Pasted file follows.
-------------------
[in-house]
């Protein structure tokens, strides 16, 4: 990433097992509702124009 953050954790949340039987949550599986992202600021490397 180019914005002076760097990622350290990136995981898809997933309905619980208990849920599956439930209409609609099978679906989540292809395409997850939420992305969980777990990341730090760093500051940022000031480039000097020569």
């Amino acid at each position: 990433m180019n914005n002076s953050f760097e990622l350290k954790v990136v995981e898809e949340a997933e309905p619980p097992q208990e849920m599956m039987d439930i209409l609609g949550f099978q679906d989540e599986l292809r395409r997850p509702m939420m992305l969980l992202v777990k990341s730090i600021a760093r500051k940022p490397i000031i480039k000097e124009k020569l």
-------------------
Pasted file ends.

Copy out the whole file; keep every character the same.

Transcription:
[in-house]
């Protein structure tokens, strides 16, 4: 990433097992509702124009 953050954790949340039987949550599986992202600021490397 180019914005002076760097990622350290990136995981898809997933309905619980208990849920599956439930209409609609099978679906989540292809395409997850939420992305969980777990990341730090760093500051940022000031480039000097020569």
């Amino acid at each position: 990433m180019n914005n002076s953050f760097e990622l350290k954790v990136v995981e898809e949340a997933e309905p619980p097992q208990e849920m599956m039987d439930i209409l609609g949550f099978q679906d989540e599986l292809r395409r997850p509702m939420m992305l969980l992202v777990k990341s730090i600021a760093r500051k940022p490397i000031i480039k000097e124009k020569l």